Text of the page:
Archive forcomparative advantage

E-reader Market In Relation To The Rise of Apps and iPads

An E-reader is an appealing good because it gives consumers the opportunity to gain access to numerous e-books and there are even other features such as free samples of novels, the ability to highlight quotations, and some e-readers are able to even lend out books among users. The biggest competitive advantage regarding E-readers would have to be its usefulness – it is very portable and allows consumers to have the access to countless books. However, in actuality they only need to carry one “book” (the E-reader) around with them, which is not only far easier, but also more sustainable.  It is worth noting the undeniable influence that technological innovation has had in this market; for example, some consumers do not technically own a traditional E-reader, but use their Ipads (or tablets) to download virtual eBooks. E-readers can appeal to people from all ages and backgrounds since reading is a timeless activity and can serve many purposes ranging from educational to enjoyment. E-readers are not necessarily cheap, but the goal is to be able to invest in one for at least several years.

There has also been the entry of more substitute products, such as the Kobo and Ipad minis. These specific substitute products also illustrate a decrease in prices since they are both cheaper alternatives than previous models (Kobo is a cheaper alternative to Amazon’s Kindle, while Ipad minis are cheaper and more portable than Ipads); therefore, the demand of the E-reader market goes down.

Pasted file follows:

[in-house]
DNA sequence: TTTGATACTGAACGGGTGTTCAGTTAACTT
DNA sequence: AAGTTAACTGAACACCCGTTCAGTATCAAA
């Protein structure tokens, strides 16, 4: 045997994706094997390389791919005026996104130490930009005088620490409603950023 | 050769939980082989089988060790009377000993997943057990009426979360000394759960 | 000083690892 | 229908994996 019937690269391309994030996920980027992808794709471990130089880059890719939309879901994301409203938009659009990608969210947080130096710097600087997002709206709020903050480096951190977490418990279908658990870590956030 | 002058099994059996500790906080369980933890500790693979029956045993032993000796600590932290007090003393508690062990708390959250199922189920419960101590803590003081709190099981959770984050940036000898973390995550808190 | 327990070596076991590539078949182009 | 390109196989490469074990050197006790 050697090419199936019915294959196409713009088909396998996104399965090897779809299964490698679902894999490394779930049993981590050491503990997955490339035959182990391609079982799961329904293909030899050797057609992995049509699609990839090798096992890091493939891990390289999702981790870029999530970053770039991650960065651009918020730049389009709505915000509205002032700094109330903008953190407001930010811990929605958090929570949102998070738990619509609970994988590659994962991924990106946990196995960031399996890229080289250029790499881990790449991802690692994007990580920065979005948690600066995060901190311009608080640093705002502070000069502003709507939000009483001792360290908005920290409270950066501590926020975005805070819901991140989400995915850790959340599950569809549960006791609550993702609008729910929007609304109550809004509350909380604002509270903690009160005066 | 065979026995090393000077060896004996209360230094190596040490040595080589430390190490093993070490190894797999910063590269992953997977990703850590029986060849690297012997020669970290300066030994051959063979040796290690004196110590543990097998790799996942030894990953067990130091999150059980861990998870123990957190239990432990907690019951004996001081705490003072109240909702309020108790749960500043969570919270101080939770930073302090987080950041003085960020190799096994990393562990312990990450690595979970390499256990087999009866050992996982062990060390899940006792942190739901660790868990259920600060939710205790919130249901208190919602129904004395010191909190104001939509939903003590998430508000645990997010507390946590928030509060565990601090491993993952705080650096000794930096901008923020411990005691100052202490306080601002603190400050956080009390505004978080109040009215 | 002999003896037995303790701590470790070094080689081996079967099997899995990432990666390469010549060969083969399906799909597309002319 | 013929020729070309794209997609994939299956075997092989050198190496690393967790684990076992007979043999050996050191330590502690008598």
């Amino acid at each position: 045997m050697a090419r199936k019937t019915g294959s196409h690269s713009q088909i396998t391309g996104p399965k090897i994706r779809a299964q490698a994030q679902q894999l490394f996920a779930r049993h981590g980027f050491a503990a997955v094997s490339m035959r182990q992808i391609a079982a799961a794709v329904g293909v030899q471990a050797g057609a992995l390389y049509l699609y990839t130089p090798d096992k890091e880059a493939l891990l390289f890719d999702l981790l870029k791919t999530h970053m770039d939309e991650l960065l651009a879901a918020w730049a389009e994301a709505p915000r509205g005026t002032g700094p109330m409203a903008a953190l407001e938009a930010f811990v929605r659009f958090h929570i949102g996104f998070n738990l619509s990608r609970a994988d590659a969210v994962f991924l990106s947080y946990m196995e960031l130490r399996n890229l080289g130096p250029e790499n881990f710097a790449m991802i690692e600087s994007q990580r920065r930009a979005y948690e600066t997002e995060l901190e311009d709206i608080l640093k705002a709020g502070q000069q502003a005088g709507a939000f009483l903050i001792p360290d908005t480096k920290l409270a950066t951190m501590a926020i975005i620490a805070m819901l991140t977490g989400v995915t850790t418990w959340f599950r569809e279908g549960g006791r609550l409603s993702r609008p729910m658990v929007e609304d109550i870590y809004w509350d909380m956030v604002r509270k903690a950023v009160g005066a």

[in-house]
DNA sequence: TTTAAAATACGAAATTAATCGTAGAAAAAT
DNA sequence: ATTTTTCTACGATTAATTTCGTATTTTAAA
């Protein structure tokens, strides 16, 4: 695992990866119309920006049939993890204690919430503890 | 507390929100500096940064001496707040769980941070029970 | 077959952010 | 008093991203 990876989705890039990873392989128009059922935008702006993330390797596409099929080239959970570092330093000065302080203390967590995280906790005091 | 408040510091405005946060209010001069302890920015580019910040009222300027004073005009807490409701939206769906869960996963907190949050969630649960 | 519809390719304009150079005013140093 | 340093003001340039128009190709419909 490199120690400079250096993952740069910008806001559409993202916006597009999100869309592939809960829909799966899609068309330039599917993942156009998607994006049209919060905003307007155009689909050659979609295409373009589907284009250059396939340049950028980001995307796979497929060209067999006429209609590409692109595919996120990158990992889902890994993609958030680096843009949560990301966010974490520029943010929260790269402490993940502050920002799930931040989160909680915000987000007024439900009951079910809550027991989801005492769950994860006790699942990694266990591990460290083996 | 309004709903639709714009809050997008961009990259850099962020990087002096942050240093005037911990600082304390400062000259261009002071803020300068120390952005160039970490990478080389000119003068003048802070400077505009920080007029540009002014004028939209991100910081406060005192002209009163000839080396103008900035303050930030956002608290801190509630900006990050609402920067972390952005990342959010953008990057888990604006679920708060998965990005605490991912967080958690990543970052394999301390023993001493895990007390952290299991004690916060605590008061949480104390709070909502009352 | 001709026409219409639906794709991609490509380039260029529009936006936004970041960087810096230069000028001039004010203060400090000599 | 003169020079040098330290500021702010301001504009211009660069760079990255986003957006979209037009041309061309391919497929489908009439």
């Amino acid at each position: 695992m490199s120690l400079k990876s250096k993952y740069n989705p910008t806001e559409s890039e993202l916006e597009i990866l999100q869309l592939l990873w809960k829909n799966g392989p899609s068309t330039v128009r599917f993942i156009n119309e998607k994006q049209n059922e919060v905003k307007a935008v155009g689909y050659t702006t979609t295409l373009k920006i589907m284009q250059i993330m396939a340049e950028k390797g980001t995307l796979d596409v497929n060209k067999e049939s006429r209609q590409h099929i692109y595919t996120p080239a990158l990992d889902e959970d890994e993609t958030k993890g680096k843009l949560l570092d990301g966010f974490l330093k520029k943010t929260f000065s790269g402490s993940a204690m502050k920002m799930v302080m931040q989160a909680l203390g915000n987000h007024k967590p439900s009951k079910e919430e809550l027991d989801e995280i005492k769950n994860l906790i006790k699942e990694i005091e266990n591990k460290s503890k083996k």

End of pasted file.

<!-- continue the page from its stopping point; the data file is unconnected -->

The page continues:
It is necessary to note apps’ dominance in the technology industry; in fact, Apple’s App Store now offers over 225,000 apps for sale. This is actually detrimental to the demand for E-reader devices (even including Ipads) because now consumers are less willing to invest in purchasing these types of products, since they could just easily download apps on their smartphones where they can utilize virtual eBooks. Ultimately, the most influential shock to this market was the apps because it changed the way people access eBooks because now they do not even always see a need to purchase an E-reader device, or even an Ipad, anymore.



This article talks about why tariff on China’s exports would not be wise in the aspect of rare earth trade between China and USA. Rare earth is an strategic resource that is crucial in the national defense such as composition of advance alloys and in civilian uses such as batteries. Thus, if Donal Trump impose a tariff as high as 45% on China’s export, China would most likely restrict its rare earth export. China remains as the world dominant export country of rare earth with 105 thousand metric tons compared to 4.1 thousand of the US. China has absolute advantage in the production of rare earth. It would not be wise for Trump be adopt a Beggar-Thy-Neighbor policy, for it would leave China with no choice but to engage in retaliatory policies. The effect on rare earth trade is an externality of the possible trade tariff. Considering the mass demand in the market for batteries in smart devices, an tariff is not only damaging Sino-US relation but also destructive to the world economy.